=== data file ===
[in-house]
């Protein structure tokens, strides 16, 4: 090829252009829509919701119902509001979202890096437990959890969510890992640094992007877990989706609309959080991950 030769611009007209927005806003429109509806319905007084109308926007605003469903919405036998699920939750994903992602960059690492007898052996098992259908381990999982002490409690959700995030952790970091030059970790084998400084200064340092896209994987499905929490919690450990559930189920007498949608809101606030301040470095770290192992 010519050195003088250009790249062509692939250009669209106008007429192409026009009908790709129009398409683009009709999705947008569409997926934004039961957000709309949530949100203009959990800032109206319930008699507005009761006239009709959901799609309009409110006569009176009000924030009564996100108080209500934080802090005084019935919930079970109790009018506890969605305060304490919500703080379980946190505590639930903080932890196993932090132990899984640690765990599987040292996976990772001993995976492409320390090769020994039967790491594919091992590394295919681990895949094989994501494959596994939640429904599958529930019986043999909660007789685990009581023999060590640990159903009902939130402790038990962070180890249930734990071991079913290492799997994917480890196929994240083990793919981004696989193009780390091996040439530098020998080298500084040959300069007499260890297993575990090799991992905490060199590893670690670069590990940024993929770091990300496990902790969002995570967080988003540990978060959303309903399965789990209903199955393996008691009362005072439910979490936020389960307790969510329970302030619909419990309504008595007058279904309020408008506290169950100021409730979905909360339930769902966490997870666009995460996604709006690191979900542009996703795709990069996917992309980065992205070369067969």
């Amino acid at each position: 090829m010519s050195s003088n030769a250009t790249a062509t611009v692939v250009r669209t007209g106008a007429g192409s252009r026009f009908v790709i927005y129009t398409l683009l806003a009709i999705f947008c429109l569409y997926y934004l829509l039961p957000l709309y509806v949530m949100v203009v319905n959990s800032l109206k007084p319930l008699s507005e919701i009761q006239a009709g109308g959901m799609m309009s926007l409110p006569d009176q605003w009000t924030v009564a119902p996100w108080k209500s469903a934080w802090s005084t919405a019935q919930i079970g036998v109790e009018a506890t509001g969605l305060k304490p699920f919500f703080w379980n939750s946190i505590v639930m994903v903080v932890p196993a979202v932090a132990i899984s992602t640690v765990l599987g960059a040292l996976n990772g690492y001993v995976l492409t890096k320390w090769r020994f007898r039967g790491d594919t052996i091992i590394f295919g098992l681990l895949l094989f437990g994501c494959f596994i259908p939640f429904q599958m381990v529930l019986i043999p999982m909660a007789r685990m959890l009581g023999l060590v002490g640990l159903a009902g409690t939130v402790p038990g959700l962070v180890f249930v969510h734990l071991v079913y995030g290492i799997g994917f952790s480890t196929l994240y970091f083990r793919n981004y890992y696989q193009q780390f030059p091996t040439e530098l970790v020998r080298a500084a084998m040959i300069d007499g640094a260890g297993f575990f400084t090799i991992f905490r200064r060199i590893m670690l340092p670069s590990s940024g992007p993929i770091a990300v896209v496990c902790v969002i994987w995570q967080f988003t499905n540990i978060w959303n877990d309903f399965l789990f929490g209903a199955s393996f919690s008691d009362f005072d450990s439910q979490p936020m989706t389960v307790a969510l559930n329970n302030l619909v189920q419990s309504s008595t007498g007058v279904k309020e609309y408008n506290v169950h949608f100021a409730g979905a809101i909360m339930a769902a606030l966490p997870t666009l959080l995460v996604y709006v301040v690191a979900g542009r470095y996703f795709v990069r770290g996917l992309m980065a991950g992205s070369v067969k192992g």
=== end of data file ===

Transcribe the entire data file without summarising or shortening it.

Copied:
[in-house]
């Protein structure tokens, strides 16, 4: 090829252009829509919701119902509001979202890096437990959890969510890992640094992007877990989706609309959080991950 030769611009007209927005806003429109509806319905007084109308926007605003469903919405036998699920939750994903992602960059690492007898052996098992259908381990999982002490409690959700995030952790970091030059970790084998400084200064340092896209994987499905929490919690450990559930189920007498949608809101606030301040470095770290192992 010519050195003088250009790249062509692939250009669209106008007429192409026009009908790709129009398409683009009709999705947008569409997926934004039961957000709309949530949100203009959990800032109206319930008699507005009761006239009709959901799609309009409110006569009176009000924030009564996100108080209500934080802090005084019935919930079970109790009018506890969605305060304490919500703080379980946190505590639930903080932890196993932090132990899984640690765990599987040292996976990772001993995976492409320390090769020994039967790491594919091992590394295919681990895949094989994501494959596994939640429904599958529930019986043999909660007789685990009581023999060590640990159903009902939130402790038990962070180890249930734990071991079913290492799997994917480890196929994240083990793919981004696989193009780390091996040439530098020998080298500084040959300069007499260890297993575990090799991992905490060199590893670690670069590990940024993929770091990300496990902790969002995570967080988003540990978060959303309903399965789990209903199955393996008691009362005072439910979490936020389960307790969510329970302030619909419990309504008595007058279904309020408008506290169950100021409730979905909360339930769902966490997870666009995460996604709006690191979900542009996703795709990069996917992309980065992205070369067969």
């Amino acid at each position: 090829m010519s050195s003088n030769a250009t790249a062509t611009v692939v250009r669209t007209g106008a007429g192409s252009r026009f009908v790709i927005y129009t398409l683009l806003a009709i999705f947008c429109l569409y997926y934004l829509l039961p957000l709309y509806v949530m949100v203009v319905n959990s800032l109206k007084p319930l008699s507005e919701i009761q006239a009709g109308g959901m799609m309009s926007l409110p006569d009176q605003w009000t924030v009564a119902p996100w108080k209500s469903a934080w802090s005084t919405a019935q919930i079970g036998v109790e009018a506890t509001g969605l305060k304490p699920f919500f703080w379980n939750s946190i505590v639930m994903v903080v932890p196993a979202v932090a132990i899984s992602t640690v765990l599987g960059a040292l996976n990772g690492y001993v995976l492409t890096k320390w090769r020994f007898r039967g790491d594919t052996i091992i590394f295919g098992l681990l895949l094989f437990g994501c494959f596994i259908p939640f429904q599958m381990v529930l019986i043999p999982m909660a007789r685990m959890l009581g023999l060590v002490g640990l159903a009902g409690t939130v402790p038990g959700l962070v180890f249930v969510h734990l071991v079913y995030g290492i799997g994917f952790s480890t196929l994240y970091f083990r793919n981004y890992y696989q193009q780390f030059p091996t040439e530098l970790v020998r080298a500084a084998m040959i300069d007499g640094a260890g297993f575990f400084t090799i991992f905490r200064r060199i590893m670690l340092p670069s590990s940024g992007p993929i770091a990300v896209v496990c902790v969002i994987w995570q967080f988003t499905n540990i978060w959303n877990d309903f399965l789990f929490g209903a199955s393996f919690s008691d009362f005072d450990s439910q979490p936020m989706t389960v307790a969510l559930n329970n302030l619909v189920q419990s309504s008595t007498g007058v279904k309020e609309y408008n506290v169950h949608f100021a409730g979905a809101i909360m339930a769902a606030l966490p997870t666009l959080l995460v996604y709006v301040v690191a979900g542009r470095y996703f795709v990069r770290g996917l992309m980065a991950g992205s070369v067969k192992g």